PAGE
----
“Boo-Yah” ESPN Anchor Dies at 49

Chris Colella, Senior Sports Writer

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On January 4th, 2015, the world lost a man who completely changed the way we as fans look at sports, and life itself. As we mourn the loss of this f famous public figure to cancer, we look back on the life and journey of Stuart Scott.

Stuart Orlando Scott was born on July 19th, 1965, in Chicago, Illinois. When Scott was seven, he and his family decided to move to Winston-Salem, North Carolina. Besides his parents, Scott had two sisters and one brother. After graduating from high school in 1983, he attended the University of North Carolina at Chapel Hill. While Scott attended UNC, he played wide receiver and defensive back on the school’s club football team, and was part of the on-air talent at the student-run radio station WXYC. He went on to graduate from the University of North Carolina in 1987 earning a Bachelor’s degree in Speech Communications.

Following graduation from UNC, Scott worked as a news reporter and weekend sports anchor at a few different television stations. Scott later moved on to an NBC affiliate channel as a sports anchor and reporter. While there he met a man named Gus Ramsey, who was beginning a career as the ESPN producer. When asked about Scott, Ramsey said, “You knew the second he walked in the door that it was a pit stop, and that he was going to be this big star somewhere someday. He went out and did a piece on the rodeo, and he nailed it just like he would nail the NBA Finals for ESPN”.

Scott finally got his big break when the vice president of ESPN decided to bring him in for ESPN2; they were looking for anchors who could appeal to the younger audience and Scott fit the bill. He was an immediate hit on set, covering sports biggest stages, interviewing top sports figures, and doing it with a particular flair and style. There was a natural bond between sports and Scott like no one had ever seen before. He blended hip-hop culture and sports in a way never before seen, and created many familiar sports catch phrases we continue to use today—“Boo-Yah” being the most famous. Stuart would later earn one of the top anchor spots on the ESPN network, seen almost daily on ESPN and becoming awell-known, world-wide celberity.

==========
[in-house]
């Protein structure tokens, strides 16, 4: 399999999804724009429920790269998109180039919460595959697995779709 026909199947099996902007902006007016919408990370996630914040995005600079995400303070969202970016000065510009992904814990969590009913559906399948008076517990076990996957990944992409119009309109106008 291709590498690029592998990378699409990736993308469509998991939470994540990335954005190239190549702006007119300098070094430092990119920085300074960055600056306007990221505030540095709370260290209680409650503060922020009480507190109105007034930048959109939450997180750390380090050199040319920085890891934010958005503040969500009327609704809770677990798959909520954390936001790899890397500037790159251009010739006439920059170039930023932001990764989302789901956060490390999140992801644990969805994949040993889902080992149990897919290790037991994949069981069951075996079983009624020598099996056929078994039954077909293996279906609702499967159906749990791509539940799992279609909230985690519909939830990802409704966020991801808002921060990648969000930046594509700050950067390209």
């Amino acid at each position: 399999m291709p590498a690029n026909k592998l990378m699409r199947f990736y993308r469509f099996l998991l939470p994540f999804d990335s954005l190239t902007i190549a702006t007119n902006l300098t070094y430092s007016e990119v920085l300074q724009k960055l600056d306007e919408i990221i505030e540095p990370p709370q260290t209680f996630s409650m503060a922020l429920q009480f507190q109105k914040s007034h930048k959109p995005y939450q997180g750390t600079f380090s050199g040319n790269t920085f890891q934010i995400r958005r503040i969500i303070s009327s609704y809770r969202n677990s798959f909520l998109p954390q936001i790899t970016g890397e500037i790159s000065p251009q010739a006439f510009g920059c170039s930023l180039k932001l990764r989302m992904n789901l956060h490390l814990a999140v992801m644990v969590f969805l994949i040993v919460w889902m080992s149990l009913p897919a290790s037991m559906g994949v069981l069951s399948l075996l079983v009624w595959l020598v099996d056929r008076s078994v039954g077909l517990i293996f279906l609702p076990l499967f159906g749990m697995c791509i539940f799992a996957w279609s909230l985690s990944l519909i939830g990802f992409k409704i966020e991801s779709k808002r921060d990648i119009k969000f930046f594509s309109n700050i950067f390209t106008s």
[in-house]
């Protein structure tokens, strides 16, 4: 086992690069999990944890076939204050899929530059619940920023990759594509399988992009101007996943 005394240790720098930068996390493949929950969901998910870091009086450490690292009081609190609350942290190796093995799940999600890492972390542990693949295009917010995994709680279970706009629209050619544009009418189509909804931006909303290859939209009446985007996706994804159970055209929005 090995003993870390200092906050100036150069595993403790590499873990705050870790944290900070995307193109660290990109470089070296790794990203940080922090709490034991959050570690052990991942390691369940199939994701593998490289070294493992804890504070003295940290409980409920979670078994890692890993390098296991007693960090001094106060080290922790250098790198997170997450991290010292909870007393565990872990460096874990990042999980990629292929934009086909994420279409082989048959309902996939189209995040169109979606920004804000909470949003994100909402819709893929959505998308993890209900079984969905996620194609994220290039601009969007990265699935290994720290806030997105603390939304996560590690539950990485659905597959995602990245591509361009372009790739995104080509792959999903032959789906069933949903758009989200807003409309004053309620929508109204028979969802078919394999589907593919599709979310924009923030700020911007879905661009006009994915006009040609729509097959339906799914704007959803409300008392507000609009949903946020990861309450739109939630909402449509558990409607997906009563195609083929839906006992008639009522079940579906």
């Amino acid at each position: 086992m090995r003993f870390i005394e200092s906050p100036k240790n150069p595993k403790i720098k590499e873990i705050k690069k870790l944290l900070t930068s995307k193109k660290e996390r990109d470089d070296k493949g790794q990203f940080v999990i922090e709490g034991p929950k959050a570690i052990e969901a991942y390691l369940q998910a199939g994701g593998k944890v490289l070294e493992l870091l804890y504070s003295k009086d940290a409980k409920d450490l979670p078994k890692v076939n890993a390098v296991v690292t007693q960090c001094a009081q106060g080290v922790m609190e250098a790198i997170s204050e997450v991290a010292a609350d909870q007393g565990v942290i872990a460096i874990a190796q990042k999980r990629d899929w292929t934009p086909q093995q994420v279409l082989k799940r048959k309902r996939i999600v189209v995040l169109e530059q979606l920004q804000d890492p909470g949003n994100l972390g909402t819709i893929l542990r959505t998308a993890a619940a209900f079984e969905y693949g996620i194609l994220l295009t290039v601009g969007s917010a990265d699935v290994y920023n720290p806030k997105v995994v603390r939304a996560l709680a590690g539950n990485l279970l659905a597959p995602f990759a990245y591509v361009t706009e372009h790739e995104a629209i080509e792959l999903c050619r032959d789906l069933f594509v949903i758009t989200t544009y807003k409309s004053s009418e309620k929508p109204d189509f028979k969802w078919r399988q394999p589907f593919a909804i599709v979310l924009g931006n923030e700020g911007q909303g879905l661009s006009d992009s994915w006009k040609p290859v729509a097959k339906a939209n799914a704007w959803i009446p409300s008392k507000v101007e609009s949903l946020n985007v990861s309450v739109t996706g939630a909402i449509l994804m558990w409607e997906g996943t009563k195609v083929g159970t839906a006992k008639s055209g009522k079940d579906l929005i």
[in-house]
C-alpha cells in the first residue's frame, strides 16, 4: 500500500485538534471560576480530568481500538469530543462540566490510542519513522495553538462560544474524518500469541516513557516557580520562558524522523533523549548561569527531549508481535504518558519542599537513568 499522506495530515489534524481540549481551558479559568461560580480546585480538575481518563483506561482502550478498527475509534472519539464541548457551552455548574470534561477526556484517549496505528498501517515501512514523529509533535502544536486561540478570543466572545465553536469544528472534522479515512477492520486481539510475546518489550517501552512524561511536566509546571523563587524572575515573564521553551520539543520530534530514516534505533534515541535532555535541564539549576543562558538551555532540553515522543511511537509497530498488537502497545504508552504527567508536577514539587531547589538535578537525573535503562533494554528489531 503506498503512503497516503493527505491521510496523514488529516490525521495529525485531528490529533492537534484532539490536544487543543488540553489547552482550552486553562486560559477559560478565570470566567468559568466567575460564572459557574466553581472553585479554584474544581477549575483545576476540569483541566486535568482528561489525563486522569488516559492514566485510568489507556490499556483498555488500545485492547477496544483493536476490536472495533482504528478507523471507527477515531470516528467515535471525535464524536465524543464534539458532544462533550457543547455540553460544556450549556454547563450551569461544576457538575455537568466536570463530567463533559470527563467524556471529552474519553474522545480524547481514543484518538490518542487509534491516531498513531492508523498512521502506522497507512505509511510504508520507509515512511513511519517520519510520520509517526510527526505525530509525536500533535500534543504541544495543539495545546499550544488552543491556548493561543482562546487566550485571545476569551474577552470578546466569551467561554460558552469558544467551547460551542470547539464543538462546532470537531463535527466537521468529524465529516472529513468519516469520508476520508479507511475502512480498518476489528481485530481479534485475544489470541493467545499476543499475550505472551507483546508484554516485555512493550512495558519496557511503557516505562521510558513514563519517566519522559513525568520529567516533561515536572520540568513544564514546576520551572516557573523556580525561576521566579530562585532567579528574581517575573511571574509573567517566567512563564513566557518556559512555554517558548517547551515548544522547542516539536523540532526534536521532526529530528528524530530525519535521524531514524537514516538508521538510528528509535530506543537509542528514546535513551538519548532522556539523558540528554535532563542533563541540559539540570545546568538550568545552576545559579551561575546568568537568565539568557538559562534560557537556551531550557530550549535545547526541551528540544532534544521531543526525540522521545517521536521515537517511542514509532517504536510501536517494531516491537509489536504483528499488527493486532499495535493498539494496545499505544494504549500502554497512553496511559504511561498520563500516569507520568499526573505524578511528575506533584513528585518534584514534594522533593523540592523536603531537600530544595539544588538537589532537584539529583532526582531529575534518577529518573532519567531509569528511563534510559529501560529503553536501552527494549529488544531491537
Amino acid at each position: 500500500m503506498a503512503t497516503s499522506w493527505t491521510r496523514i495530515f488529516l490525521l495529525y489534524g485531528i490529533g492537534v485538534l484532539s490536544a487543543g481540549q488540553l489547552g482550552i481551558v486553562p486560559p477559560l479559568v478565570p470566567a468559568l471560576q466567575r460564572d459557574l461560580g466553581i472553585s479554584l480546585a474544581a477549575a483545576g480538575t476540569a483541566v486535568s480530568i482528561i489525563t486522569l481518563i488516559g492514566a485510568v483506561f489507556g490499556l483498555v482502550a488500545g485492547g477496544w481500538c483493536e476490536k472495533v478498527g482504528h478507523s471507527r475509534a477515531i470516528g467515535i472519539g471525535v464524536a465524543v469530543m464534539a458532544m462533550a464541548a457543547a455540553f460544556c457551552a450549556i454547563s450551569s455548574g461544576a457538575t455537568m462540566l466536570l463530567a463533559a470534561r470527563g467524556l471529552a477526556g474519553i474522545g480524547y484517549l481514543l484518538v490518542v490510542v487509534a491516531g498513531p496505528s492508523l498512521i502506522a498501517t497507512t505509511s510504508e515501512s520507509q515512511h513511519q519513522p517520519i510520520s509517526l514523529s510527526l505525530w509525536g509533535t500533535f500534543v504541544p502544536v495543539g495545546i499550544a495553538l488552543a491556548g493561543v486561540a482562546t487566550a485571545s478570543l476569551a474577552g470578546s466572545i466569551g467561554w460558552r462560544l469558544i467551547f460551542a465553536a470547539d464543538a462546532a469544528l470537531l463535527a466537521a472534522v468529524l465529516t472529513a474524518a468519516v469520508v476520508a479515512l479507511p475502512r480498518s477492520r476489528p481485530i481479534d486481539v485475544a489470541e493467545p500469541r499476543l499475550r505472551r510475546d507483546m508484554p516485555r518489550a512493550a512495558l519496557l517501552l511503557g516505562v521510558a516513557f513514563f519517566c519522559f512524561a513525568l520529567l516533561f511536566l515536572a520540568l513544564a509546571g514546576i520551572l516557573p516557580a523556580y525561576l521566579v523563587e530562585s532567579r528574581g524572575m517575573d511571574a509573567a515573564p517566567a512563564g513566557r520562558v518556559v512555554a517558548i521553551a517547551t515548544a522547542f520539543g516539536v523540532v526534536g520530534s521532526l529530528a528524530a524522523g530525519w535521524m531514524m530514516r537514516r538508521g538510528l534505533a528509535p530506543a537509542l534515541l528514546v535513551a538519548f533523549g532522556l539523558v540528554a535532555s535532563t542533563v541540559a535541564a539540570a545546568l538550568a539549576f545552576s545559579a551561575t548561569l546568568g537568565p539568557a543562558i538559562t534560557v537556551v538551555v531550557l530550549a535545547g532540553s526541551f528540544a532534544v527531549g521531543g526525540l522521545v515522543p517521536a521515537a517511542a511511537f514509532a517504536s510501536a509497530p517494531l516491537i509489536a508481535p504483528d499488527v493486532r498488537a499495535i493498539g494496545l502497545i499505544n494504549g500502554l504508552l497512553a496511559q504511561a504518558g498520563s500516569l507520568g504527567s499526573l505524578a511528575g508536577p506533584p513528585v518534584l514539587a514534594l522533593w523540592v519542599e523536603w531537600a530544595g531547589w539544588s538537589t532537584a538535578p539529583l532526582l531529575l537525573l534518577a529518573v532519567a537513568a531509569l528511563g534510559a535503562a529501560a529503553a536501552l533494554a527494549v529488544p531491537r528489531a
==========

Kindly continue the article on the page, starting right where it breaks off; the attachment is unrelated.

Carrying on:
After an appendectomy in November of 2007, Stuart got the news from doctors that no one ever wants to hear: he had cancer.  A few days after learning he had cancer, Scott went to New York to have his first of many surgeries. While undergoing chemotherapy in the months to follow, Scott continued to host ESPN coverage of several events and began an intensive martial arts workout routine. When he would return to his fellow colleagues at work, they all wanted to discuss his battle with cancer, but Scott simply wanted to talk sports. In 2011 the cancer returned, and not long after, he was again in remission. Sadly, the cancer returned for a third time on January 14th, 2013. After undergoing more chemo treatments, Scott would either train through mixed martial arts or would do a solid workout with P90X. By the year 2014, Scott had undergone 58 infusions of chemotherapy, switched to chemotherapy pills, undergone radiation and additional surgeries. Throughout all of this, Scott never wanted to know what stage of cancer he was in.

On July 16th, 2014, Scott was honored at the ESPY Awards with the Jimmy V Perseverance Award for his long fight with cancer. However, he wasn’t just awarded this for fighting cancer; he was awarded this because of the many lives he had touched over the past few years through his message of perseverance. Scott met with many others who were battling cancer bonded with them, and gave them advice on how they might overcome the curveballs that life sends our way.

In helping and changing the lives of many, he had also become closer with his two daughters Taelor and Sydni. Scott was a devoted father to his girls, and in this way, he was also an inspiration. In his award acceptance speech, Scott’s last moment in the big spotlight, the famous anchor said to millions watching: “When you die, it does not mean that you lose to cancer. You beat cancer by how you live, why you live, and in the manner in which you live.” He ended his speech by telling us “Have a great rest of your night, have a great rest of your life.”

Thank you Stuart Scott for a phenomenal life lesson, for changing the way many look at sports today, and thank you for touching the lives of millions of people. You will be forever missed. espn_sscott_01_600x600

Sources: http://espn.go.com/espn/story/_/id/12118296/stuart-scott-espn-anchor-dies-age-49

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